National Resources: Cochlear Implants
Alexander Graham Bell Association: Cochlear Implants
This organization helps families, health care providers, and education professionals understand childhood hearing loss and the importance of early diagnosis and intervention. It provides an overview of cochlear implant technology.
The Cochlear Implant Process
Part One Part Two Part Three
This is three-part series adapted with permission from the Handbook for Educators: Teaching Children Who Listen with a Cochlear Implant, BRIDGE to Better Communication, MED-EL Corporation. Part one is a general overview of the evaluation phase and what to expect from a cochlear implant evaluation. Part two explores how the audiologist programs the speech processor, a process known as "mapping," to maximize a child's ability to make sense of language and the auditory environment. Part three dispels common myths about the cochlear implant.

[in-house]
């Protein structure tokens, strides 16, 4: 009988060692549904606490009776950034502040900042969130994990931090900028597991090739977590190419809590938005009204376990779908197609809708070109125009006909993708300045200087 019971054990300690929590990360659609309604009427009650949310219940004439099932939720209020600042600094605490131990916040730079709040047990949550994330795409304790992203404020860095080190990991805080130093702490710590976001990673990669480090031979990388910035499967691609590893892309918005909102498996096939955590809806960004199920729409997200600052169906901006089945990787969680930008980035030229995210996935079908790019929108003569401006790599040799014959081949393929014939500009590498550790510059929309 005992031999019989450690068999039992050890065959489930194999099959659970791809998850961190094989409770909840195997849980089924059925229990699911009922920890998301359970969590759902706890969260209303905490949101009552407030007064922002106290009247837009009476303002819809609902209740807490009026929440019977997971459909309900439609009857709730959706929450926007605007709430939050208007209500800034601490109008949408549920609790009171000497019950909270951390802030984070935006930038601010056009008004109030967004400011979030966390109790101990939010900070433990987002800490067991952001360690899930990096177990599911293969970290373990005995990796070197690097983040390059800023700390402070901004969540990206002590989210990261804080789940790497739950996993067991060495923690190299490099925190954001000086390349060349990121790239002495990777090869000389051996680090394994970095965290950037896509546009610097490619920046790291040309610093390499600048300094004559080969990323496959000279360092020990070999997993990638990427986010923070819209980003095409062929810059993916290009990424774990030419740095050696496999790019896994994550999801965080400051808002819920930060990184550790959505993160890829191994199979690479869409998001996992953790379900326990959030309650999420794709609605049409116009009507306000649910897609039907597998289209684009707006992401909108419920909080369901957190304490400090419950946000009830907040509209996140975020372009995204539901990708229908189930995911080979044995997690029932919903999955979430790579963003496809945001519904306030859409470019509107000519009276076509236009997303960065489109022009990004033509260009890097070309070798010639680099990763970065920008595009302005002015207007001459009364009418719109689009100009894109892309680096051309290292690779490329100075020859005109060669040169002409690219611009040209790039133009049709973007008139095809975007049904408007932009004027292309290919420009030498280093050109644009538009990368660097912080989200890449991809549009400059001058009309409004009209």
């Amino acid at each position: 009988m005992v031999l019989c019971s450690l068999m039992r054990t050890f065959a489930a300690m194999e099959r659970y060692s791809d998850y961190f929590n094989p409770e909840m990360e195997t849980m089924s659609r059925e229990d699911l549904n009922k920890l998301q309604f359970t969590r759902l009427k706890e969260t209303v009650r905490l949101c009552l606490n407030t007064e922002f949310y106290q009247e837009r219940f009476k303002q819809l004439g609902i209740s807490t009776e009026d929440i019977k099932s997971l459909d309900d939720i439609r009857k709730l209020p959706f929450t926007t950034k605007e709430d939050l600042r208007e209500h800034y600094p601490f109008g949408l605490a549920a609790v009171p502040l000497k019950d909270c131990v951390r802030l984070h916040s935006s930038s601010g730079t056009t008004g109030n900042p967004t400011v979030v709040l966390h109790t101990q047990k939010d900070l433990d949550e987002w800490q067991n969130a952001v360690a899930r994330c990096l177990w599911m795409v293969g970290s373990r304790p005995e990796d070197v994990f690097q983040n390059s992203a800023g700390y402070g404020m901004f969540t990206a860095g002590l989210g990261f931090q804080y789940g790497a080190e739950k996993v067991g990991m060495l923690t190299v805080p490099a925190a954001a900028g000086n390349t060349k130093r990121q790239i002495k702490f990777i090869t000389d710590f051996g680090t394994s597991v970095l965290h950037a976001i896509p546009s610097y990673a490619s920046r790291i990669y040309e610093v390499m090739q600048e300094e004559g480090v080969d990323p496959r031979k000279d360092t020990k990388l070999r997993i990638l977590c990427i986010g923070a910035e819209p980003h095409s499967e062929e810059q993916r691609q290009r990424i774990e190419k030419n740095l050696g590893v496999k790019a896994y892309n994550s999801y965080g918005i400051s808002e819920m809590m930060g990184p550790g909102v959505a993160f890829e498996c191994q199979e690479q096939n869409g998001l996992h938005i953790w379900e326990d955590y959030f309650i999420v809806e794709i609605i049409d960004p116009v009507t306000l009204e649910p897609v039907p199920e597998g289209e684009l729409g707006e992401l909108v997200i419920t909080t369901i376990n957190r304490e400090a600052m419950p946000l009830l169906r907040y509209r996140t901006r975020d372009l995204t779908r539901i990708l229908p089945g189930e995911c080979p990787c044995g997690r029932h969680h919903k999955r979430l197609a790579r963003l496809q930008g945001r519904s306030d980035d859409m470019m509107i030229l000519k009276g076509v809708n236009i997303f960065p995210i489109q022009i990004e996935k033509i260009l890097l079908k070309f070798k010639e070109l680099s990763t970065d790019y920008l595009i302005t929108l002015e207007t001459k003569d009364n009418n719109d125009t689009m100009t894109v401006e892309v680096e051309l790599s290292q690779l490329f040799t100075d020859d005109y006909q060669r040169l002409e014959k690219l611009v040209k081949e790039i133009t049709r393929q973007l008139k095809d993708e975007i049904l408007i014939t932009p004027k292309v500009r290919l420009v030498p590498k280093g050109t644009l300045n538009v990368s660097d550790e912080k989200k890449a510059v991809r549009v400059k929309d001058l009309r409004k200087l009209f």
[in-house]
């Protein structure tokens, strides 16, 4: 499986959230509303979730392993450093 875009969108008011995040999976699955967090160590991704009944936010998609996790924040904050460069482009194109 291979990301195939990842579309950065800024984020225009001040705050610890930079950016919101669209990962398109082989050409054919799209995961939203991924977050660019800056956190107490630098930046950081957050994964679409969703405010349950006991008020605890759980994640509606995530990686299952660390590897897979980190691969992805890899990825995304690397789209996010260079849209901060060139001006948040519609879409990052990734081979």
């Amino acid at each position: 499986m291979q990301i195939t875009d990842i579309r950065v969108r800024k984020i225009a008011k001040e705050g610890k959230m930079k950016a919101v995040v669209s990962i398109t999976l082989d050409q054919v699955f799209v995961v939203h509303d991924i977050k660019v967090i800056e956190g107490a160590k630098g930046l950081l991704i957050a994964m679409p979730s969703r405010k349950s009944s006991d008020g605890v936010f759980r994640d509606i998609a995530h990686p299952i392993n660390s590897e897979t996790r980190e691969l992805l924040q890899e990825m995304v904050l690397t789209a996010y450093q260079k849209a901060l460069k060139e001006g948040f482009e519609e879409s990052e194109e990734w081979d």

This independent organization seeks to advance access to cochlear implantation through research, advocacy, and awareness. Their website provides general information about cochlear implants, conferences, advocacy, and news and media information about cochlear implants.
ASHA provides general information about cochlear implants, plus links to frequently asked questions, quick facts, and an article, The Mind Hears: Tuning In with a Cochlear Implant.
The section of the website under "Language and Learning" on cochlear implants includes information on how the cochlear implant works, who is a candidate, and how to help children learn to listen with this device.
Cochlear Implant Manufacturers
Advanced Bionics Cochlear Corporation MED-EL
This document was developed at the Cochlear Implant Education Center at the Clerc Center to assist parents and educators in navigating their way through the extensive "forest" of information about cochlear implants. Information is formatted into modules on a variety of topics. This resource is available in English and Spanish.
This website describes cochlear implants, links to information on FDA approved implants, discusses the benefits and risks of cochlear implants and provides news about cochlear implant recalls and safety issues. There is also information about what educators need to know, what happens before, during and after surgery, and where to report problems.
These webpages of the NIDCD, part of the U.S. Department of Health and Human Services, answer a variety of questions on cochlear implants.